Biliion Dollar Plant Question

Plants do not have muscles BUT how do they move when they grow ?

give your answers below :smile:

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Here is a paper it’s introduction reads something like this
Roger Hangarter, of the Department of Biology at Indiana
University, developed the excellent Plants-In-Motion website (http://plantsinmotion.bio.indiana.edu, Figure 1). The
introductory page points out that “plants live on a different
time-scale from ours. Although not usually obvious in the
relatively hyperactive activities of humans, plants are in
constant motion as they develop, search for light and nutrients, avoid predators, exploit neighbors, and reproduce.”
To reveal the extent of plant movements, Hangarter has
produced 40 time-lapse movies. Topics include germination,
photomorphogenesis, tropisms, nastic movements, circadian responses, general growth, flowers, and cellular responses. Each section begins with an overview page that
provides background information about the topic. The page
for each movie includes more specific details about the
video, as well as information about how frequently images
were captured and the speed at which they are played back.
While narration would provide additional assistance in understanding what is being shown in each movie, it probably
would be difficult to fit descriptions to their speed. The
movies I watched ranged from 10 to 30 seconds in length.
The movies should convey to students of all ages that,
despite their apparent static nature, plants are quite active.
For example, growing bean seeds is a common exercise in
elementary classes. The video of bean leaf circadian movements would help children see the folding down of the
leaves at night (when they are not in the classroom), as well
as leaf motion during the day (Figure 2). I particularly
appreciated the videos of processes that normally cannot be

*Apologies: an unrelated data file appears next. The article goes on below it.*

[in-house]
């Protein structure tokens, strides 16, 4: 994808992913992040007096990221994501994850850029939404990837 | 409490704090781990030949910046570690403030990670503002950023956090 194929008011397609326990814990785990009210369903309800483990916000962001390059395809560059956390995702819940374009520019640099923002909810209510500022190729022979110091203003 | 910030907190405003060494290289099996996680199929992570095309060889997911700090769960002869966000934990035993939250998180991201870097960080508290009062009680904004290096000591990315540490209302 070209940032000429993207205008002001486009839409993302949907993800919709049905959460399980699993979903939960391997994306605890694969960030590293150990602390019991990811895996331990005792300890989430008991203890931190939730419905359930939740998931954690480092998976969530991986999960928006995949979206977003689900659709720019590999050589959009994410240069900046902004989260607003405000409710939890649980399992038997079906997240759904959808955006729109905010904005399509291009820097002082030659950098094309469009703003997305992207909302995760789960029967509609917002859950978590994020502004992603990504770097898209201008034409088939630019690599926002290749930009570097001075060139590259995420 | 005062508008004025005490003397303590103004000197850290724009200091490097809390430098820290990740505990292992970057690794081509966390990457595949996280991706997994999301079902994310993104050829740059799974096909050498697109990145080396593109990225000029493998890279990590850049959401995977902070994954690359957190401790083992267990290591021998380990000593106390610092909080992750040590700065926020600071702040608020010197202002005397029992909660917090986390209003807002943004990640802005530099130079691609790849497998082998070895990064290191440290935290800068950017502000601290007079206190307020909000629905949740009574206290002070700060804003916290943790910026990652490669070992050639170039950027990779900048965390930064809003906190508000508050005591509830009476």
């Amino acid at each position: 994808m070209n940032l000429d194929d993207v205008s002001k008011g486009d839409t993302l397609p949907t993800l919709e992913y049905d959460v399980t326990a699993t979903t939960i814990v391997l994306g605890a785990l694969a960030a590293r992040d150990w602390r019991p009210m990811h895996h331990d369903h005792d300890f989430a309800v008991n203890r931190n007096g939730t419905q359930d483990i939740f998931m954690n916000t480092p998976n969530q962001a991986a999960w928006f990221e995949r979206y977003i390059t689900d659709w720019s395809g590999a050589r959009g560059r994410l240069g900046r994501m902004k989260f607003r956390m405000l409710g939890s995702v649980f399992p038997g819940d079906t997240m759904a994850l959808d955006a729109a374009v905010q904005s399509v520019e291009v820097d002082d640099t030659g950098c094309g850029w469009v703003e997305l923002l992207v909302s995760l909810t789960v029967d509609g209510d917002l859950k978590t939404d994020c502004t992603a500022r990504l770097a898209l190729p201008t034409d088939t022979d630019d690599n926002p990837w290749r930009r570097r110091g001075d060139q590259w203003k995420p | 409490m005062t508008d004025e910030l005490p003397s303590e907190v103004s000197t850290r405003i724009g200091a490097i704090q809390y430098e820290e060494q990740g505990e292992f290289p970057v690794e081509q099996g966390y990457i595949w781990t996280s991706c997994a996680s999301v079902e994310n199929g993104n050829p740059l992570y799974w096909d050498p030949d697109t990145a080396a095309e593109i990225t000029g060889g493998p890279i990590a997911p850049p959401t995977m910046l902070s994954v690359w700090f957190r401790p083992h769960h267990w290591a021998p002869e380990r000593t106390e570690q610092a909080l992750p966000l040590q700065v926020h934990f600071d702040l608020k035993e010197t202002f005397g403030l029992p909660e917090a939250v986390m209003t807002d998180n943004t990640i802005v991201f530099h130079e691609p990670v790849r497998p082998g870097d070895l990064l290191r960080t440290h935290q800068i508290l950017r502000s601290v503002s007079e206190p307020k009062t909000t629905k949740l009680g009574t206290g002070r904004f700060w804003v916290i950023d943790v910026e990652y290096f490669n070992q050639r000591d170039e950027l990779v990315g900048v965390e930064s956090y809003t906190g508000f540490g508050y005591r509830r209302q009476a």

observed due to their long periodicity or because they are
happening in the dark or underground. For example, one
video shows corn seeds germinating in wet soil. Others
show seedlings growing in the dark or under lights of a
specific wavelength.
Plants-In-Motion includes extensive directions for making
time-lapse movies. These will be useful to instructors who
would like to capture plant movements not available on
Hangarter’s site, as well as students interested in making
their own movies, such as for science fair projects. Teachers
of younger students may be interested in the instructions
(found in the Plant Science Projects section of the site) for
making flipbooks from QuickTime movies. These books
would be an excellent way to assist students in understanding how time-lapse movies are made and what students are
seeing.
Some of Hangarter’s movies were used in the sLowlife
Virtual Exhibition from the Chicago Botanic Garden, which
is linked from his site (in the Plant Art section). The virtual
exhibit provides a more publicly accessible format and text
for the movies, and includes additional videos from other
individuals, as well as accompanying sounds

Go and read this paper it’s really amazing here is the link for you (PDF) Plant Movements Revealed

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Then what are the minerals for that they absorb .They kinda work like muscles

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https://www.google.com/url?sa=t&source=web&rct=j&url=http://botanyprofessor.blogspot.com/2015/01/how-plants-do-everything-without-moving.html%3Fm%3D1&ved=2ahUKEwj3p_GGmM_jAhUDneAKHflsDRkQFjAJegQIARAB&usg=AOvVaw10_IEihSGEIdwz3540cyU-&cshid=1564027427504

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No one knows . But what’s the proof plants have muscles

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they do not have muscles thats thequestion

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What is after all muscle? Why muscle contracts?
What in the muscle makes it to contract (and relax) ?!!

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Muscles have protein filaments in them which make them contract n relax. Do plants also have something similar ?

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Are you asking for a proof that they have or they don’t have?

But so they need to have the muscles to move? Read the paper I have sent…

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